Gas smell from furnace
I am having this same problem with my Rheem furnace. After it shuts off, there is a gas smell in a certain part of the house. My electronic detector reported combustible gas where I am smelling it, but its sensitivity is greater than what the gas co. uses. The gas co. did not detect the gas.
dbates, did you ever solve your problem? If so, please let us know how you did it - thanks!
I started a new thread for you.
Thanks very much, jpsmith.
To fill everyone on this fine site in with my situation, I have the same phenomenon that dbates had and that one other poster also suffered: there is a smell of gas shortly after my furnace, a Rheem, shuts off.
For me, it's mostly in a certain room and is unmistakeable. I purchased a combustible gas detector for $135 from Amazon that detected combustible gas in the places I smell it in that room, in (what the detector reported) was strong concentrations, after the furnace shut off. It also detected gas coming from 4 of the 5 registers. The strongest gas is near the floor in that room. I could not smell it from the registers with my nose.
But the detector I purchased is not in the same class as professional detectors, and there is no way to set the sensitivity. It's much more sensitive than what the gas co. uses. So I asked the gas co. to come out twice when I smelled (and detected) the gas. Their detector did not register gas, so they told me there was no leak. They also shut the valves to all our gas appliances and pressurized the line, and told me we don't have a leak in the line. I returned the detector because I could not set a base sensitivity.
The dbates thread started included a link to a Honeywell PDF that states there is "trace leakage" of gas after some of their valves shut off, and that a slight smell of gas after the furnace turns off is normal. That document is here: http://hphaa.com/knowledge/FAQs/gas-valve-leakage.pdf
But this is more than a slight problem for us, and I worry about the effects of my family continually breathing this gas.
There is also a small possibility that it's some other type of combustible gas. But that wouldn't explain why the smell is there after the furnace shuts off.
Thank you for any suggestions or solutions!
1. your nose is a better gas leak detector than any gas detector available.
2. A gas valve is allowed to leak, but I would not tolerate it and replace it.
Call a contractor. It's possible that you have a crack in the heat exchanger, and a leaking gas valve. Or just a leaking valve.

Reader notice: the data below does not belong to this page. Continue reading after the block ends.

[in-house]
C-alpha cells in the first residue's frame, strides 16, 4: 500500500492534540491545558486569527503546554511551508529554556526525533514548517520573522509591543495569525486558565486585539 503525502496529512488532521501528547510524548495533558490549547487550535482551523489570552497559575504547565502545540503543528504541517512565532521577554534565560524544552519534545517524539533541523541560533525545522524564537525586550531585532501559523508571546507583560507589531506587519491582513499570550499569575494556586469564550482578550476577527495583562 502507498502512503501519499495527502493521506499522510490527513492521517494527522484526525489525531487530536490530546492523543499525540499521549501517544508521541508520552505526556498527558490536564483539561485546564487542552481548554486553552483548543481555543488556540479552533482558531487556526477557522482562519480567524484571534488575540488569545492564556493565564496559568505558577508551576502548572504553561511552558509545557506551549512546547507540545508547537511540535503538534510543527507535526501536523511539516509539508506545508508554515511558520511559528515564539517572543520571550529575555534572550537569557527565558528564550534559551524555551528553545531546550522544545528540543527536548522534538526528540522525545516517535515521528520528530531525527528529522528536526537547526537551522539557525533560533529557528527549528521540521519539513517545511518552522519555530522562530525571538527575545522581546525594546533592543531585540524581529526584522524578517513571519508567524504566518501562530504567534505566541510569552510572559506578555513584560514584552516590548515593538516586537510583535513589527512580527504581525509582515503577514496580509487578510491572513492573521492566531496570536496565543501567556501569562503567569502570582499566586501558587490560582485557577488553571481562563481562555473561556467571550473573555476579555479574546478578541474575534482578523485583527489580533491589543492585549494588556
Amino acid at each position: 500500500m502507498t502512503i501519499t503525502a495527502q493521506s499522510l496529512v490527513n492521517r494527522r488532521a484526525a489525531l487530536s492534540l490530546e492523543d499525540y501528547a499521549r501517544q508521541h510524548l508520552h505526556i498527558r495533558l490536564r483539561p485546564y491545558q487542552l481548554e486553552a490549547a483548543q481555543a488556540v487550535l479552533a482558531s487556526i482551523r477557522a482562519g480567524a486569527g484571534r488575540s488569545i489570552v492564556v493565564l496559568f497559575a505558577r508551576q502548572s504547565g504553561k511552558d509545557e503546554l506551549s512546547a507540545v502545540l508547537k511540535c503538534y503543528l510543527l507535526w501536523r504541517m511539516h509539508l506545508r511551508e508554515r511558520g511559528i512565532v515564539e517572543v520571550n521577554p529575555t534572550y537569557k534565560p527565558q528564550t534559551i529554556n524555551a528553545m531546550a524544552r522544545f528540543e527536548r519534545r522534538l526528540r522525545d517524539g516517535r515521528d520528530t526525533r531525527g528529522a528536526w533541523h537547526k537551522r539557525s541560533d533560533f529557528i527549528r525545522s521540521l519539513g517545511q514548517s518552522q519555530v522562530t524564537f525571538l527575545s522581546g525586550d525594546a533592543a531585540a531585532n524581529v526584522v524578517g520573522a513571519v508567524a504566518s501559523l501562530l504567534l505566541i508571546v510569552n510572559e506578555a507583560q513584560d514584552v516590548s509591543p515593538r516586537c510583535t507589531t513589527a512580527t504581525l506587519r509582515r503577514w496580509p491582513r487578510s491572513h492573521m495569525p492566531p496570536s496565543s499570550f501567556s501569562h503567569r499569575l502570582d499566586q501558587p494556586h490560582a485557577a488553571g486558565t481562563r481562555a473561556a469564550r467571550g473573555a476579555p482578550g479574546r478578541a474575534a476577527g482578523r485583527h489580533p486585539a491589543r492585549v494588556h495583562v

Originally Posted by johnnylighton
Either way, call a furnace man.
"Better tell the sandman to stay away, because we're gonna be workin on this one all night."
"Dude, you need more than 2 wires to a condenser to run a 2 stage heatpump."
"Just get it done son."
Thanks for your responses. I forgot to mention: when we bought the house, the sellers purchased a home warranty. I called for service two times and both times the heating contractor said they could not detect a gas leak from the valve or elsewhere. I asked them to send a different service technician for the second call, so we'd have another set of minds thinking about it. The first time they replaced the pilot assembly because that's what the gas co. told me was wrong initially, and the second time they checked the furnace and said it's fine. This home warranty has since expired.
I think the problem is that there is unburnt gas remaining in the furnace, or continuing to flow into the furnace for a short time, after it turns off each cycle. Somehow this is being vented into the house.
This furnace has a pilot? how old is it, standing pilots went away I think back in 1992/1993 for most mfg.
Originally Posted by johnnylighton
“Experience is a hard teacher because she gives the test first, the lesson afterwards". -Vernon Law-
"Skilled Labor Isn't Cheap, Cheap Labor Isn't Skilled" - Unknown
It's hard to say how old it is. There's a lighting instructions sticker dated 1991 and another dated 1992, so either the furnace itself or the valve only is probably from that time period.
Problem solved! After spending $$$$ and many hours over the last year trying to figure out where the gas smell in our daughter's room is coming from, I was outside yesterday between our house and the house next door. I smelled gas, and it turns out they have good-sized a gas leak coming out of their crawl space where some gas lines are, which carries over to our house and gets trapped against our house. It then goes into our crawl space through the vents, and up into our daughter's room.
When our heater is on, there is positive pressure in her room. After it turns off, the room is no longer pressurized and more gas can seep in from below. That’s why I associated the gas smell with our heater turning off.
I’m glad I know what’s happening now, but rather ticked that I have gone through the time and money dealing with this when it wasn’t even our problem.
Thank you all for being here and for your kind efforts to help solve this problem.
Last edited by jpsmith1cm; 05-27-2012 at 12:32 PM.
The gas company should have found that problem. Just walking around outdoors they should have found it.
If YOU want change, YOU have to first change.
If you are waiting for the 'other guy' to change first, just remember, you're the 'other guy's' other guy. To continue to expect real change when you keep acting the same way as always, is folly. Won't happen. Real change will only happen when a majority of the people change the way they vote!